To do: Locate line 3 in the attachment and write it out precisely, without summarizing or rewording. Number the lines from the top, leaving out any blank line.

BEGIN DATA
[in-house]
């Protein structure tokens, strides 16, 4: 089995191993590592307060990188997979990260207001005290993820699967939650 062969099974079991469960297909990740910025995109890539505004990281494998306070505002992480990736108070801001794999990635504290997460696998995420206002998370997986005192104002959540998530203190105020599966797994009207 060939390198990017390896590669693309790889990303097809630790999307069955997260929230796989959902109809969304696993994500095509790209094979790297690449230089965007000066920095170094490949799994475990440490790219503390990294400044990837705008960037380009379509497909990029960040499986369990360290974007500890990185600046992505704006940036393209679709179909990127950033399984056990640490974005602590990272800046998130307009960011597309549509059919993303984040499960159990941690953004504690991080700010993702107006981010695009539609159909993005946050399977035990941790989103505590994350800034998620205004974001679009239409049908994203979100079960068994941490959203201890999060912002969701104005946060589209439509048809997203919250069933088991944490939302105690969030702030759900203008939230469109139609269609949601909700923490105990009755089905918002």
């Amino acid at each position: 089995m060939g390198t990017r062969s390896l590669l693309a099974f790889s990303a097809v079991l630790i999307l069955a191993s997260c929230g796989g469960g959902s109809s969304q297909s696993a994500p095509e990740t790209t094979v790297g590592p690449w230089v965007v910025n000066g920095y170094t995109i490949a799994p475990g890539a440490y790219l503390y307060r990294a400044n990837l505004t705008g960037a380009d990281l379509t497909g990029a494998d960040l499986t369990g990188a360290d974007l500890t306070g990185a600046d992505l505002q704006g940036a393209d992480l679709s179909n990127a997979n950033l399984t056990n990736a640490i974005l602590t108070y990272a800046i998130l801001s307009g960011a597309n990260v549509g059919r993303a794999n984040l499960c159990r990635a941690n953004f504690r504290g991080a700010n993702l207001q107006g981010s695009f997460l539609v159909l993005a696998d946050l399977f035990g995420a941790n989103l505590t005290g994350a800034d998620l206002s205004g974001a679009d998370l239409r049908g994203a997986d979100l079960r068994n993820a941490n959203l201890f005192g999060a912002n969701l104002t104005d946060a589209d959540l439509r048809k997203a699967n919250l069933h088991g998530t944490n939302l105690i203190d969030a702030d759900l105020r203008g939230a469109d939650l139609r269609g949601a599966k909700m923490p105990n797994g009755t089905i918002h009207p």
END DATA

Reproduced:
């Amino acid at each position: 089995m060939g390198t990017r062969s390896l590669l693309a099974f790889s990303a097809v079991l630790i999307l069955a191993s997260c929230g796989g469960g959902s109809s969304q297909s696993a994500p095509e990740t790209t094979v790297g590592p690449w230089v965007v910025n000066g920095y170094t995109i490949a799994p475990g890539a440490y790219l503390y307060r990294a400044n990837l505004t705008g960037a380009d990281l379509t497909g990029a494998d960040l499986t369990g990188a360290d974007l500890t306070g990185a600046d992505l505002q704006g940036a393209d992480l679709s179909n990127a997979n950033l399984t056990n990736a640490i974005l602590t108070y990272a800046i998130l801001s307009g960011a597309n990260v549509g059919r993303a794999n984040l499960c159990r990635a941690n953004f504690r504290g991080a700010n993702l207001q107006g981010s695009f997460l539609v159909l993005a696998d946050l399977f035990g995420a941790n989103l505590t005290g994350a800034d998620l206002s205004g974001a679009d998370l239409r049908g994203a997986d979100l079960r068994n993820a941490n959203l201890f005192g999060a912002n969701l104002t104005d946060a589209d959540l439509r048809k997203a699967n919250l069933h088991g998530t944490n939302l105690i203190d969030a702030d759900l105020r203008g939230a469109d939650l139609r269609g949601a599966k909700m923490p105990n797994g009755t089905i918002h009207p």